Dog-eared reality says that as the price of beef increases, consumers tend to eat less of it. At least in general layman’s terms, though, true beef demand continues to increase at historically high prices.
Both the Choice Retail Beef Demand Index (CRBDI) and the All Fresh Beef Demand Index (AFBDI) increased year over year for the past four consecutive years. From the third quarter of 2010 through the fourth quarter of 2014, the CRBDI was higher year over year in 15 of 18 quarters. The AFBDI was higher year over year in 17 of the 18 quarters. Keep in mind beef demand is lower in all years since the index benchmark year of 1990.
One reason for increasing beef demand, conceptually at least, is that a higher percentage of beef grading Choice or higher has enabled beef demand to grow because of its advantage in cross-price elasticity (a refresher about elasticity in a moment).
“Prime, Certified Angus Beef [CAB] and Choice have a lower cross-price elasticity than Select,” says Jillian Steiner, University of Missouri (MU) graduate student. “With greater production driving down the price of pork and chicken, we can expect a stronger substitution impact on Select than on the higher-quality grades.”
Steiner and Scott Brown, MU agricultural economist, concluded a study in December that was commissioned by CAB and comprised Steiner’s master’s thesis, titled “Should beef quality grade be a priority?” It explores the value of focusing on carcass quality in rebuilding the nation’s beef cow herd. In doing so, the study is one of the few that disaggregates beef demand for various quality grades.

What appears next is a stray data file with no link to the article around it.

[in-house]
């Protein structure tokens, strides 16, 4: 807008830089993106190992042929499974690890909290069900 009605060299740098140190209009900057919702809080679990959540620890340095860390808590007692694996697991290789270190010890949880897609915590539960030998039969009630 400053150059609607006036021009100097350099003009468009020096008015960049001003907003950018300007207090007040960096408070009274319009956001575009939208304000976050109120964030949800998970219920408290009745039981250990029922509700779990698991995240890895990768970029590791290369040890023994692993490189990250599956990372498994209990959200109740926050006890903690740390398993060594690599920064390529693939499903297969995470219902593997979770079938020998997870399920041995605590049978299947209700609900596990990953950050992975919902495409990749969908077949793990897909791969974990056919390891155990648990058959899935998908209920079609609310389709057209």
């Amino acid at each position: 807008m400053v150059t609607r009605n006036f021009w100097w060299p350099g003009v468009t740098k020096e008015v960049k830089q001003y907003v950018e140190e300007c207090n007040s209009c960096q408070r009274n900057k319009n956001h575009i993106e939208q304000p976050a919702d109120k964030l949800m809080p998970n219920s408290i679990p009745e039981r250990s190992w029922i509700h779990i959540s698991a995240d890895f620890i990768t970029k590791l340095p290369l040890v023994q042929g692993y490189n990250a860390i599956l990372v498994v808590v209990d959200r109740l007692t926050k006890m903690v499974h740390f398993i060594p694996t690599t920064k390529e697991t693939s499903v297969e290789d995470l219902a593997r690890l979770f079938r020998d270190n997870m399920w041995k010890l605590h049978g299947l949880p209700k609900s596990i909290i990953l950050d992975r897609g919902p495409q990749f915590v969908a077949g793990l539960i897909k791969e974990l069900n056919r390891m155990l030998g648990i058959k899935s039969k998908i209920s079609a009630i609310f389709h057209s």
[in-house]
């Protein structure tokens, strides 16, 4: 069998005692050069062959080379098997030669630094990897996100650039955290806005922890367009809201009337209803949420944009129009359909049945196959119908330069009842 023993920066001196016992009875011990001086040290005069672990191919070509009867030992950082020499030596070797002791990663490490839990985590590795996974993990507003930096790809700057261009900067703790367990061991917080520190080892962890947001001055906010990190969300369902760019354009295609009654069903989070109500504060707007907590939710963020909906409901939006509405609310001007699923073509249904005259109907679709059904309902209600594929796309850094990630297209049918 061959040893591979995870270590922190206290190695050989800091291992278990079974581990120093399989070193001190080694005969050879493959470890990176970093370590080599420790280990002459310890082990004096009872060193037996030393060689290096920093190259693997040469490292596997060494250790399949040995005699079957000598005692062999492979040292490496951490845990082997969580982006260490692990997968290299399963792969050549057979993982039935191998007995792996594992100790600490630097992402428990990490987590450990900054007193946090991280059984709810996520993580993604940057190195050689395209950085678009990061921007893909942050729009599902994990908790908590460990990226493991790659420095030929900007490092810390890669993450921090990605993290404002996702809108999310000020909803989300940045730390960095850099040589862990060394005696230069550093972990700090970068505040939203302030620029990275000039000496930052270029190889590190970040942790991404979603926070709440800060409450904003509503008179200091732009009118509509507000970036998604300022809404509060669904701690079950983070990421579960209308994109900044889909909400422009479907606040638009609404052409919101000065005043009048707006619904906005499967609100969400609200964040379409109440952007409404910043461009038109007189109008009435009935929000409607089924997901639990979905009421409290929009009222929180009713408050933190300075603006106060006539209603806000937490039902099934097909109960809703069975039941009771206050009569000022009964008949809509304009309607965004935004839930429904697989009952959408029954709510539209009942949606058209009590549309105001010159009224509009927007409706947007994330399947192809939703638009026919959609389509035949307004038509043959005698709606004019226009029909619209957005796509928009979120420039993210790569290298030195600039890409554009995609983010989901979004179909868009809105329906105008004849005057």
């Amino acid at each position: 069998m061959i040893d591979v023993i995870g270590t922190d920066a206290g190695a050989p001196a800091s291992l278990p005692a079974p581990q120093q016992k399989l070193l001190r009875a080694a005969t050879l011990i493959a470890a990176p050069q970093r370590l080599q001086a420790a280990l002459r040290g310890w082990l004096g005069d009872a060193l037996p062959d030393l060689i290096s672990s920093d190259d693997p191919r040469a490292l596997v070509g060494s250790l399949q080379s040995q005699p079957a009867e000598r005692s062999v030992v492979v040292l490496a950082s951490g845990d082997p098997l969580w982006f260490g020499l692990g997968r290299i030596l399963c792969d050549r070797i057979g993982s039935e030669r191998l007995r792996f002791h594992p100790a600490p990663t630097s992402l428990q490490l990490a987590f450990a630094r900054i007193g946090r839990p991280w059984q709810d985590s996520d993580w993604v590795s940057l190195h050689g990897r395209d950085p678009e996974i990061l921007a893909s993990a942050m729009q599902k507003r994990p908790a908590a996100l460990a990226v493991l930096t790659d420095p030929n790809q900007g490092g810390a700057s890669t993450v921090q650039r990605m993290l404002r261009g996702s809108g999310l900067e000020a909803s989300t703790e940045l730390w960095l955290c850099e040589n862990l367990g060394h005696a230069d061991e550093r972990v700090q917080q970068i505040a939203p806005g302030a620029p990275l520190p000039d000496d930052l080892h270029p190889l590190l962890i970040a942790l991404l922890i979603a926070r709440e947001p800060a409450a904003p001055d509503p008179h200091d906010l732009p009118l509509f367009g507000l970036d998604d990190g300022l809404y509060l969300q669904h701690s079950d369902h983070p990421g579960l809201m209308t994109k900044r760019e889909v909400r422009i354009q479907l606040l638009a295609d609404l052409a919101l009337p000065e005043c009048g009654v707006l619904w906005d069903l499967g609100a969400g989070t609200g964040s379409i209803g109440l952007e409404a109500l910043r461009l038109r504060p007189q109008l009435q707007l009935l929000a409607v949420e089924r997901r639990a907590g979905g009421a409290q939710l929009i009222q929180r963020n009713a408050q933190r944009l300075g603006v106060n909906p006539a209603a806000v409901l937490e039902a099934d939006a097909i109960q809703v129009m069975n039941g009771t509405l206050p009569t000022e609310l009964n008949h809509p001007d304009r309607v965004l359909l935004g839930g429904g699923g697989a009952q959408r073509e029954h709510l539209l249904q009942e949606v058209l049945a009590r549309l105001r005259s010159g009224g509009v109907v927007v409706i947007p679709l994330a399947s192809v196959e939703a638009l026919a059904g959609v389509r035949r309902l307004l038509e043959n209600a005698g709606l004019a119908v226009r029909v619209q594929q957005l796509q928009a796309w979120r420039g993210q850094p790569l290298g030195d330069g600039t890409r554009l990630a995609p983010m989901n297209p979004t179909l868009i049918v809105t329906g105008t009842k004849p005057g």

Researchers used 10 years of USDA monthly load data along with CAB data to make empirical estimates of own-price, cross-price and income elasticities for Prime, the CAB brand, Branded/Choice (all of Choice including CAB) and Select beef.
“Looking at beef demand differentiated by quality type suggests beef quality should be a key component of any rebuilding strategy,” according to the study. “However, it is important to remember that quality beef is the result of many factors of production, such as genetics, handling, nutrition, etc.”
Elasticity equals responsiveness
By way of refresher, own-price elasticity refers to how responsive (elastic) the quantity demanded of a particular product or service is to a change in price of the product or service.
According to the MU study, Prime grading beef is the most elastic at -2.33%. As Prime price (cutout value) increases by 1%, consumption is expected to decrease by 2.33%. The own-price elasticity of CAB is -2.26%. The own-price elasticity of Select is -1.24%.
Steiner and Brown point out the reciprocal of own-price elasticity is price flexibility. It describes expected price changes relative to changes in supply. Select is less price-flexible than the higher grades.
“As the supply of Prime beef and CAB increases, the market premium is less likely to decline than when supplies of lower-quality grading beef increases,” the report authors explain. “A 1% increase in the Prime beef supply could bring a 0.43% decline in the price (Prime), but a similar increase in Select beef supply could bring nearly twice as much price decline.”
Income elasticity gauges the responsiveness of demand for a product or service as income increases for those demanding the product or service.
As logic might suggest, the study found strong income elasticity for most beef categories. As incomes increase, consumers tend to demand more higher-quality beef. Income elasticity was highest for CAB at 1.63%. As income increases by 1%, demand for CAB is expected to increase 1.63%.
Paradoxically, as mentioned earlier, Prime, CAB and Choice are less cross-price elastic than Select. Cross-price elasticity measures the response of quantity demanded of one product or service relative to a change in price for another product or service. In simple terms, how does a change in price of Select beef or of pork (beef substitutes) affect the quantity of Choice beef demanded, for instance?